Past Auction

Pair of Art Deco Tutti-Frutti Earclips by Cartier Achieve a Record $185,000 at Doyle New York

Wed, Apr 22, 2015 at 10am EDT |
New York
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April 22, 2015 Important Jewelry Auction Featured Rare Examples of Cartier Tutti Frutti Jewelry from the Collection of a Prominent American Family

  • April 22, 2015 Important Jewelry Auction Featured Rare Examples of Cartier Tutti Frutti Jewelry from the Collection of a Prominent American Family
  • Strong Competition for Exquisite Jewelry by Such Prominent Makers as Van Cleef & Arpels, David Webb, Tiffany & Co. and Yard

Doyle New York's Important Jewelry auction on April 22, 2015 offered jewelry spanning the Antique, Victorian, Edwardian, Art Nouveau, Art Deco and Modern eras by the world's most prestigious makers, including Van Cleef & Arpels, Cartier, Tiffany & Co. and David Webb.

Strong international competition from hundreds of bidders in the saleroom, on the telephones, and on the Internet resulted in a successful sale total of $4,242,438, against a pre-sale estimate of $3,018,200-4,263,500.

Cartier Tutti Frutti Jewelry

Highlighting the sale was a rare pair of circa 1925 Art Deco Tutti-Frutti pendant-earclips by Cartier that achieved a record $185,000. The earclips attracted international competition that sent the bidding soaring past the pre-sale estimate of $30,000-50,000, to set a new world auction record for Cartier Tutti Frutti earclips. From the same consignor was a circa 1925 Art Deco 'Tutti Frutti' barrette by Cartier that fetched $59,375, far surpassing their estimate of $10,000-15,000.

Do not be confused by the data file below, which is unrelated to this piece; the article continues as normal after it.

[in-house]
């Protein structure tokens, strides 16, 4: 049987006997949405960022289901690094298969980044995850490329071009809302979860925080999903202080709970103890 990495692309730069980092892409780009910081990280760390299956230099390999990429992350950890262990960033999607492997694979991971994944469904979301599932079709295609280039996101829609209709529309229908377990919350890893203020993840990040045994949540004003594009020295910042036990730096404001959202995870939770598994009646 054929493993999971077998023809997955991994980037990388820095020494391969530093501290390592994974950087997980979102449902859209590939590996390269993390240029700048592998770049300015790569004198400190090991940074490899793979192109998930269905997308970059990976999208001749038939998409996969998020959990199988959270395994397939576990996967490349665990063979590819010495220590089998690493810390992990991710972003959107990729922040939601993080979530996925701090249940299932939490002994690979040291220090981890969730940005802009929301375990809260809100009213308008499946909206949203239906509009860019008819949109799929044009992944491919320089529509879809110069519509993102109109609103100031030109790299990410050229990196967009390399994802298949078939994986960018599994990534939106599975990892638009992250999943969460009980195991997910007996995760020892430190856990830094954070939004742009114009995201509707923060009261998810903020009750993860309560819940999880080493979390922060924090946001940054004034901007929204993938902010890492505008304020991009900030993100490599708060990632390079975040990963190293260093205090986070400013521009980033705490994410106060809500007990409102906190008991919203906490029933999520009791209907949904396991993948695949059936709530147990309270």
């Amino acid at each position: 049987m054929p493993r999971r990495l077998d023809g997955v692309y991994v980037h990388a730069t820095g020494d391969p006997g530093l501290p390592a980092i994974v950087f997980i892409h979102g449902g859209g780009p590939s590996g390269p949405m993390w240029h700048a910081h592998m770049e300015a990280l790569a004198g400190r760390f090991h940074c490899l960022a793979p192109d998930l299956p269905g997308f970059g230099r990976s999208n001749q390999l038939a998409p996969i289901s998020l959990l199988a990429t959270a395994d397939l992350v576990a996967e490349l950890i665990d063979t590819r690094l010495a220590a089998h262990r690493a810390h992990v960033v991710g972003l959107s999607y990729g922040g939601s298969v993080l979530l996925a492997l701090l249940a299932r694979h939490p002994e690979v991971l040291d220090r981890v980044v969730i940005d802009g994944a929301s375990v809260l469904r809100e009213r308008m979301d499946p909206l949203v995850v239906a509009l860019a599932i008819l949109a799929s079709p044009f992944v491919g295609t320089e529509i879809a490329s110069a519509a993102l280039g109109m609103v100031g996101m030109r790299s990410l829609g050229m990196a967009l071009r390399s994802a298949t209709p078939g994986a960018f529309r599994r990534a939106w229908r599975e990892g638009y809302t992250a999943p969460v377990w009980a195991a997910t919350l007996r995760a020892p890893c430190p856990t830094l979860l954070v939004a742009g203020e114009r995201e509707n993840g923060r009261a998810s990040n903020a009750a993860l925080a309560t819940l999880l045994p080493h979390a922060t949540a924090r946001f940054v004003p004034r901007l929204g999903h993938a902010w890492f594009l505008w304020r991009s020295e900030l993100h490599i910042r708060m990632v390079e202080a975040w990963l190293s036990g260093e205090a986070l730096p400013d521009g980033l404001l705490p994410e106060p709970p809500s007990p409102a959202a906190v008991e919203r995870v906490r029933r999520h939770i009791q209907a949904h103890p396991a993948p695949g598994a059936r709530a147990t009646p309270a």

Cartier’s Tutti Frutti jewelry of the 1920s combines the exuberant colors and textures of India with the refined and stylish designs produced by the firm during the Art Deco era. In 1901, Pierre Cartier was commissioned to create a necklace for England’s Queen Alexandra to compliment three Indian gowns sent to her by Mary Curzon, the wife of the Viceroy of India. This eventually led to a growing demand from prominent European and Indian clients for pieces that blended both Western and Eastern motifs and sensibilities.

Fashioned from diamonds and carved colored gemstones set in platinum, the earclips and barrette were very rare examples of each form. They embodied Cartier’s fascination with Indian motifs, which influenced the firm’s jewelry of the Art Deco period. The earclips were designed as diamond-encrusted flower-filled baskets or bowls enhanced with carved emeralds and rubies from India. In his seminal work, Cartier: Jewelers Extraordinary, Hans Nadelhoffer states, “Cut and naturalistically engraved in leaf, blossom and berry shapes, (the stones) recalled the Islamic flower cult of the Mogul emperors and gave rise to some of the airiest creations of (Cartier designers) Jacqueau in Paris and Genaille in New York – flower and fruit bracelets, and brooches in the shape of fruit bowls or flower baskets.”

According to the family, the earclips and barrette were acquired directly from Cartier, Paris. They possess a distinguished American pedigree, having descended in the same prominent family to the current owner.